But if you are in the opposite situation — your income is higher this year than in previous years, so you wouldn’t have otherwise qualified for as much — you will not have to pay it back next year.
What do I have to do to get my rebate check?
If you filed a tax return — whether because you had income or because you qualified for the Earned Income Tax Credit — you shouldn’t have to do anything.
The IRS will use your information from your 2019 (or 2018) tax return to automatically send you your payment.
If you did not file a tax return, however, you probably need to file one in order to claim your rebate. (There is discussion about the IRS working with other federal agencies to reach those people, but it’s unclear how that will work.) You may be able to file for free online here.
When will I get my payment?
The IRS hasn’t said, but U.S. Sen. Jack Reed says the agency is aiming to start distributing them in early April.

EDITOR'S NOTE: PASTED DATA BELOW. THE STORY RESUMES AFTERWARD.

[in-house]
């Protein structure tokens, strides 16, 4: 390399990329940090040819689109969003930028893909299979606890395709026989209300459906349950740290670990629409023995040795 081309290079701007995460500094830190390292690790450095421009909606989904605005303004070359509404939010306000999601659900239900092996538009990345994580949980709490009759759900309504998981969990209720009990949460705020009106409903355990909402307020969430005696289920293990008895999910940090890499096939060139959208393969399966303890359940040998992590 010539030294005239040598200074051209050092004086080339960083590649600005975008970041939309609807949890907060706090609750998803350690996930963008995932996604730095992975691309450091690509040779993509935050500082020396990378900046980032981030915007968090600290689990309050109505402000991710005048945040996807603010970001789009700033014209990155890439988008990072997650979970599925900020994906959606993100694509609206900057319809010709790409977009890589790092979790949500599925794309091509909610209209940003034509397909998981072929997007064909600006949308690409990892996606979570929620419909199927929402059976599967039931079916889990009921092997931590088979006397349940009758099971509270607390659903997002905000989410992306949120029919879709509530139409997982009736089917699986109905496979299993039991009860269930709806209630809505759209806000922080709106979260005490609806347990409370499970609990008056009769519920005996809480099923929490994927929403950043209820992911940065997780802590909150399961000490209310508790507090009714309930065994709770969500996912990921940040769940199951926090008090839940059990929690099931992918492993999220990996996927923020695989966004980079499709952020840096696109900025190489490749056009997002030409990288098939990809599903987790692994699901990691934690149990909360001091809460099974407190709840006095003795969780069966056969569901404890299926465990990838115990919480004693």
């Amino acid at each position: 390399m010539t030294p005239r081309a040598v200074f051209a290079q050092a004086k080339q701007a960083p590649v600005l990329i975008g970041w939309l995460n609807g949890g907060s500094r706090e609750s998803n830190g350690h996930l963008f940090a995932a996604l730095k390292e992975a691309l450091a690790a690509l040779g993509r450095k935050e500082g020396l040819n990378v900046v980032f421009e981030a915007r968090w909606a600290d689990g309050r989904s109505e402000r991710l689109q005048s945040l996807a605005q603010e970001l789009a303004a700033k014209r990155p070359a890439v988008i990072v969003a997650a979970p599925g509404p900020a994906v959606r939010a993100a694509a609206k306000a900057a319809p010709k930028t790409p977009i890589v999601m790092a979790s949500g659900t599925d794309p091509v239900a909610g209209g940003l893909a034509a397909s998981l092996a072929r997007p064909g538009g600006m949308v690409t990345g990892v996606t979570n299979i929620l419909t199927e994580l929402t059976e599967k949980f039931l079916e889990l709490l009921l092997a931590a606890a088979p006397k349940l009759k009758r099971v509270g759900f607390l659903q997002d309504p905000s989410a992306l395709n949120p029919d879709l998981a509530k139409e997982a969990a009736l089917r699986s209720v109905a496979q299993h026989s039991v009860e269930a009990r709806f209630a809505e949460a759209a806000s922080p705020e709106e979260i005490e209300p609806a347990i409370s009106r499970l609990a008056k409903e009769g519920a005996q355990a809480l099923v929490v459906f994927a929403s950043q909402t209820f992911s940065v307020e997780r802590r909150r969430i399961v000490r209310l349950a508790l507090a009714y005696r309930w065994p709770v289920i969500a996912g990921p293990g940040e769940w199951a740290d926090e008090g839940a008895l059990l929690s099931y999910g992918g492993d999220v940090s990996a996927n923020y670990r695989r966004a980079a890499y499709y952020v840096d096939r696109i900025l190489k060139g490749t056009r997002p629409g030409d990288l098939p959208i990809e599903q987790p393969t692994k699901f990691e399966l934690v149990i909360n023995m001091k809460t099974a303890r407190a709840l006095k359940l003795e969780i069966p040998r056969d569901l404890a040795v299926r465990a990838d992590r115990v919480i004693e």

How will my payment be made?
If you have given your direct deposit information to the IRS for your standard federal rebate, the money will be direct deposited into your account.
If your direct deposit information is not on file, you may have to wait a few weeks to receive a physical check in the mail.
Is the rebate check going to be taxed?
No. The rebates are being legally structured as tax credits, so you will not owe federal taxes on the money upfront or later.
Will my rebate be reduced if I owe back taxes or a debt to the federal or state government?
In most cases, no, it will not be reduced. The exception is if you owe unpaid child support that has been reported to the U.S. Treasury Department.
I have family members who live in Puerto Rico and other U.S. territories. Are they eligible for a rebate?
Yes, it includes residents of U.S. territories.
How much will this cost?
Congressional staffers estimate the rebates will cost the federal government $292 billion, making them just one relatively small component of the massive $2 trillion rescue bill. Other major items in the bill include expanded unemployment benefits, aid to states and hospitals, and loans for big and small businesses.
Where can I get more information?
The IRS has put up this webpage where it will provide updates on the relief checks. And Senate Finance Committee Chairman Chuck Grassley has posted his own Q&A on the checks here.
Ted Nesi (email@example.com) is WPRI 12’s politics and business editor and a Target 12 investigative reporter. He is a weekly panelist on Newsmakers and hosts Executive Suite. Follow him on Twitter and Facebook.